As shown in FIG. 14 is another embodiment of an acoustic source having a downhole actuator 28 g. Here the downhole actuator 28 g is comprised of an electrically responsive material 31 disposed between supports within a sonde 26. Moreover the sonde 26 is disposed in a well bore 5 and submerged within well bore fluid 7. Also included within the sonde 26 is an electrical source 42 for providing electrical energy to the electrically responsive material 31. In operation of the embodiment of FIG. 14, electrical energy is supplied to the electrically responsive material 31 by the electrical source 42, thereby expanding the electrically responsive material 31. It should be pointed out that in the embodiment shown in FIG. 14, in the region of the sonde 26 surrounding the electrically responsive material 31 well bore fluid 7 is allowed to enter the sonde 26 thereby contacting the outer surface of the electrically responsive material 31. Accordingly upon expansion of the electrically responsive material 31 due to the applied electrical energy, the motion of the expansive responsive material 31 onto the fluid creates a seismic signal within the well bore fluid 7. As shown, the seismic signal is in the form of acoustic waves 15 propagating within the well bore fluid 7. In turn, the seismic signal within the well bore fluid 7 travels from the fluid and into the formation 8 adjacent the well bore 5. The seismic signals, as is known, can travel into the formation wherein a portion of the signals are reflected back within the well bore. Recording devices can be disposed within the well bore 5 or on the surface, for recording an analysis of these signals in order to help determine well bore structure and parameters.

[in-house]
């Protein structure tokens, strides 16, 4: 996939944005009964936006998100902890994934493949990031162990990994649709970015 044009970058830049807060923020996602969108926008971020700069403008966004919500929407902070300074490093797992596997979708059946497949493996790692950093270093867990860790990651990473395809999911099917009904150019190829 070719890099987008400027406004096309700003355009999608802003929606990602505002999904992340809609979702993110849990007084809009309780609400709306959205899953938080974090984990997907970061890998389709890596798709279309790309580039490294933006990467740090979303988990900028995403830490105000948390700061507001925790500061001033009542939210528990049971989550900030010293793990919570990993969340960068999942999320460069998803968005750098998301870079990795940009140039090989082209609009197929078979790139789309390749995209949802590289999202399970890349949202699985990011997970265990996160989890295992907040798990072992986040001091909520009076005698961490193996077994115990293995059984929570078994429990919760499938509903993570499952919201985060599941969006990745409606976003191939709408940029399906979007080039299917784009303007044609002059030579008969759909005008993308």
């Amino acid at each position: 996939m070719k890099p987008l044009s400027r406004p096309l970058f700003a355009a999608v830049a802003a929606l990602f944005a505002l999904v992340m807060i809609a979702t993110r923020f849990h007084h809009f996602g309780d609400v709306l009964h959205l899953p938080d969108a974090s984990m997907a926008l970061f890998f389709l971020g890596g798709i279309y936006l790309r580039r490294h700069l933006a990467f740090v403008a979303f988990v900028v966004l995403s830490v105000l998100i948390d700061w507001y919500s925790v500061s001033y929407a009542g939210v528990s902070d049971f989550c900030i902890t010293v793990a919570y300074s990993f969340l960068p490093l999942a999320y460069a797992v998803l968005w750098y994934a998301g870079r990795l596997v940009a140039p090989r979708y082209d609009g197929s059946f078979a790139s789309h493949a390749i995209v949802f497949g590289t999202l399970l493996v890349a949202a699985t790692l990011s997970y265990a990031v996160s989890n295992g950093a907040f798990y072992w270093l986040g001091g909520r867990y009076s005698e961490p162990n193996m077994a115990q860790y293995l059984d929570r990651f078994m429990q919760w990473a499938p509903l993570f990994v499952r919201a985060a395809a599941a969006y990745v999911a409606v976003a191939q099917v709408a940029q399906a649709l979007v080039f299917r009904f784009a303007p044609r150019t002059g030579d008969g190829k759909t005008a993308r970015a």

The present invention described herein, therefore, is well adapted to carry out the objects and attain the ends and advantages mentioned, as well as others inherent therein. While a presently preferred embodiment of the invention has been given for purposes of disclosure, numerous changes exist in the details of procedures for accomplishing the desired results. These and other similar modifications will readily suggest themselves to those skilled in the art, and are intended to be encompassed within the spirit of the present invention disclosed herein and the scope of the appended claims.

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Classifications
U.S. Classification166/66.6, 166/316, 251/129.06
International ClassificationF16K31/02, E21B34/06
Cooperative ClassificationG01J3/06, G01V11/005, G01V1/145, E21B23/00, H02N2/10, F04B17/003, G01J2003/1243, H02N2/101, G01V1/38, E21B34/066, F04B47/00
European ClassificationH02N2/10B, H02N2/10, E21B34/06M, G01V11/00B2, F04B17/00P, G01V1/145, G01V1/38, F04B47/00, E21B23/00, G01J3/06
Legal Events
DateCodeEventDescription
Dec 19, 2012FPAYFee payment
Year of fee payment: 4
Aug 3, 2005ASAssignment
Owner name: BAKER HUGHES INCORPORATED, TEXAS
Free format text: ASSIGNMENT OF ASSIGNORS INTEREST;ASSIGNORS:DIFOGGIO, ROCCO;RYDER, NIGEL;REEL/FRAME:016865/0513
Effective date: 20050719